Client Research: Myths, Mistakes & Maximizing ROI
client/prospect studies for a variety of AEC industry firms, across multiple
client sectors, I want to address three myths:
- Clients will
feel bothered. Satisfied
clients who value your firm’s services want you to succeed. They recognize that
their feedback, positive or negative, is instrumental in maintaining their own
satisfaction. Conversely, dissatisfied clients appreciate the opportunity to
vent and provide constructive criticism. Firms conducting a client/prospect
study should pave the way with an introductory letter sent by the President or CEO
conveying why the study is being conducted and how the firm plans to act on the
- A statistically
significant sample size is needed to formulate robust conclusions and recommendations. One can
disagree with a client’s perceptions and opinions, but they are his or her
reality and they drive the client’s behavior and actions. As such, it’s
dangerous to dismiss findings simply because only a few people shared that
opinion. We’re not talking about a cure for cancer here. Statistical
significance in not a prerequisite for formulating conclusions. Having said
this, it is important that your sample size within a particular client type be
large enough to gather a variety of data points. (I typically recommend at
least 20 interviews per client type.)
- Clients will
feel offended if a third party conducts the research. Some AEC leaders
think that clients will wonder why their firm has outsourced the important task
of eliciting information and opinions about their client relationships. They
believe that this sends a message that the firm does not value the process.
This could not be further from the truth! Relying on an independent,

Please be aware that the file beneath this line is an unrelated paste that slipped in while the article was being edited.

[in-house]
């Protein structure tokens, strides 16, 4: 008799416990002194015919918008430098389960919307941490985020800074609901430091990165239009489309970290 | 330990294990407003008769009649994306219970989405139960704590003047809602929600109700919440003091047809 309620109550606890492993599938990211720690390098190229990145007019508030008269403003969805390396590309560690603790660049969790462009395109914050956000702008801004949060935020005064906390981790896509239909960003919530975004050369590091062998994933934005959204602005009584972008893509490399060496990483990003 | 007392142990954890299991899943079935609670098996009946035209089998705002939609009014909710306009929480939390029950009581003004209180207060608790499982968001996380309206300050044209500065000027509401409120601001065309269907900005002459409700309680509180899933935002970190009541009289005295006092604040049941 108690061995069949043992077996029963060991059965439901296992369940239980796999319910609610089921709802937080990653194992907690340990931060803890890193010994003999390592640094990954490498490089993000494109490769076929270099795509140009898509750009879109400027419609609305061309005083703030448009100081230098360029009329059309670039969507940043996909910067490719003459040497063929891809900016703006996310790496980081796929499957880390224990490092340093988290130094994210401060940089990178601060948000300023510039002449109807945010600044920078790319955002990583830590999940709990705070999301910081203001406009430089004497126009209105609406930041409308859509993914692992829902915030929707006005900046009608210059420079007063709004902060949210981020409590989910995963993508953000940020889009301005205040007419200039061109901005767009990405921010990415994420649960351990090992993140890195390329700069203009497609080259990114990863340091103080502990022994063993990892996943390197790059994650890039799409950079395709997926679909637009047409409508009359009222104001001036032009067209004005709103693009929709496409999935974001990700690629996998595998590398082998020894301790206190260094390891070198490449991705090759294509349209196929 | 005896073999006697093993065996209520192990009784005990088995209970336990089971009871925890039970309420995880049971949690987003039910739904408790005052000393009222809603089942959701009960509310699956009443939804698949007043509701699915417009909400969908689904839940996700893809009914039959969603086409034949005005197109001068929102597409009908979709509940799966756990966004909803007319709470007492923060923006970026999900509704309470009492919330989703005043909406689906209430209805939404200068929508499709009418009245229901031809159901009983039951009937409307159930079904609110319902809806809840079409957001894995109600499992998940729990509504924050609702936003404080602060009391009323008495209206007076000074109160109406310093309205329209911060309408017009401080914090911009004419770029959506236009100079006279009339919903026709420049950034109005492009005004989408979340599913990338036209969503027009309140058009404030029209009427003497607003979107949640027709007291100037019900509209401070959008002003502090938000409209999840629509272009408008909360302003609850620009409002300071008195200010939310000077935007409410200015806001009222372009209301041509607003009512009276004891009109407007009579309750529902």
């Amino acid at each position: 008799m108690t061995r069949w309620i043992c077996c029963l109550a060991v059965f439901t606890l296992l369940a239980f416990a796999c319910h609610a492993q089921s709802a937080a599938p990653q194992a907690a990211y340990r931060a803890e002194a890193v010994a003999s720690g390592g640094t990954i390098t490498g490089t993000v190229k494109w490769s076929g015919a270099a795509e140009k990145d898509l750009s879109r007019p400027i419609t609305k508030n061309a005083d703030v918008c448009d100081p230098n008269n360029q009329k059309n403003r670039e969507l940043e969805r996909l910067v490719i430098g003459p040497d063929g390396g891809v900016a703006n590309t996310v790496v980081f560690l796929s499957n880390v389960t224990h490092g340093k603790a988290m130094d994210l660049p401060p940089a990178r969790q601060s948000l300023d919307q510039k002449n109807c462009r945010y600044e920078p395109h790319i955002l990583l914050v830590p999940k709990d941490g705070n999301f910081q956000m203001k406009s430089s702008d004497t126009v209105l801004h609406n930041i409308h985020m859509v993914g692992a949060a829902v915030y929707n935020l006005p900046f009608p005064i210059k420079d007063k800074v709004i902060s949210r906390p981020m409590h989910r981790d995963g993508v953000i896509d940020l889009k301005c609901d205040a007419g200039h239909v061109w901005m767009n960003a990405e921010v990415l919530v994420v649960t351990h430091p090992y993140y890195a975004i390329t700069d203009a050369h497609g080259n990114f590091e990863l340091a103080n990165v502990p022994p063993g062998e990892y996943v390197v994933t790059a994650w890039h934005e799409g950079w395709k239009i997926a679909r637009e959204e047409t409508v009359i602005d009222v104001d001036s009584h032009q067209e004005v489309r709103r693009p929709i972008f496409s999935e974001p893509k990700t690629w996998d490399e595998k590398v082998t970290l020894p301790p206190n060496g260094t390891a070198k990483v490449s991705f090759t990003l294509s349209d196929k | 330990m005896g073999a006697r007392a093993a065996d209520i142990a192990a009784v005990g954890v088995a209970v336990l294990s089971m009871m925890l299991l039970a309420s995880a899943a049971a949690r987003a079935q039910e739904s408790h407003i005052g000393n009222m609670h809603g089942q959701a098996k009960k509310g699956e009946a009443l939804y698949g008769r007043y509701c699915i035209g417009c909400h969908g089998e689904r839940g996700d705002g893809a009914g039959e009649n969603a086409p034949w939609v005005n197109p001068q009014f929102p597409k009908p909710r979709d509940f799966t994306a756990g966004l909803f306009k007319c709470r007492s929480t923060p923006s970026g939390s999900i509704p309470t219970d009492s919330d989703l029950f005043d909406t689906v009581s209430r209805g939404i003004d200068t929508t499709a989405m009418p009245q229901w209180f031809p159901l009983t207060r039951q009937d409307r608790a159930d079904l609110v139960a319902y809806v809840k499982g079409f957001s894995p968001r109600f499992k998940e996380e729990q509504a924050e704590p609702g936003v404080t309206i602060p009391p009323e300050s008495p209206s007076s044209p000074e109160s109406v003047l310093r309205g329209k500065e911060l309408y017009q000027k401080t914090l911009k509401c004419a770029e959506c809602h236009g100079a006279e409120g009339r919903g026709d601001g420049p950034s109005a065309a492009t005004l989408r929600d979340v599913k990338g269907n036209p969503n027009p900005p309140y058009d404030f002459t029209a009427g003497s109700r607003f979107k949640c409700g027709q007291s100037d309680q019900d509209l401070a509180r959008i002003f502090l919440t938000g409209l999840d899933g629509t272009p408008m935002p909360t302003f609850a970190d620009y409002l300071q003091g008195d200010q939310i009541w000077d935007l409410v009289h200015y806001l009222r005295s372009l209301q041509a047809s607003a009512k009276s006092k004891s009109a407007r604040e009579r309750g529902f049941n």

professional market researcher who is not afraid to ask tough follow-up
questions sends a clear message that the firm is willing to invest the
resources necessary to create a professional, nonconflicted environment for
exchanging potentially sensitive information.
Three of the most common mistakes to
- Employing a
written survey tool instead of conducting an in-person or phone interview. Even large
firms that could not conceivably interview a fraction of their clientele would
be well-served to use phone/in-person interviews in addition to a written
survey. While much more cost-effective, written surveys have limited
data-gathering value because few individuals invest the time to provide short-answer/essay
- Not using skilled and/or independent interviewers. This results in
a lost opportunity to ask probing, timely follow-up questions that yield
- Not thinking through the entire survey process. In the rush to
launch the survey, many don’t dedicate sufficient time to:
to share survey results with the rest of the organization; and
findings into concrete strategies for improving project delivery, client
development and other hot-button areas.
- Target prospective
clients as well.
Depending on your firm’s objectives for conducting the study, as many as 25–30%
of your interviewees should be prospective clients. While participation rates
may be lower, learning more about key targets (and what they know/how they feel
about your firm) can be invaluable to future business development efforts.
- Don’t hoard the
Immediately share findings with the project team and make time for discussion. Then,
share it with others in your firm by uploading the interview to your intranet. Doing
so not only benefits future outreach and interactions with that client, but
also spurs thought with other clients.
- Circle back with
Depending on the size of your firm and the strategic importance of the client,
the President/CEO, Client Manager/Leader, or Client Sector Leader should follow
up with the client after the survey. Appropriate messaging should include an
action plan: what the project team/firm plans to do in response to the
findings. Where possible and practical, push for in-person meetings to address
problems, leverage opportunities to influence or change perceptions, and
explore unmet needs. The biggest gripe that clients who participate in these
interviews have is when nothing seems to change in spite of their feedback.
- Harvest and
repackage client testimonials. Be sure to ask permission before doing
- Incorporate study
results into your firm’s strategic and marketing/BD plans, including:
impacting your client base;
new service offerings in response to changing client needs;
benchmarking (i.e., your firm versus your competitors); and
firm’s strategic market position and implications on future strategy.
Perhaps most important, don’t
undertake a client/prospect study if you’re not ready to listen, embrace the
findings, and act on them.
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Newly Revised Subconsultant Documents Now Available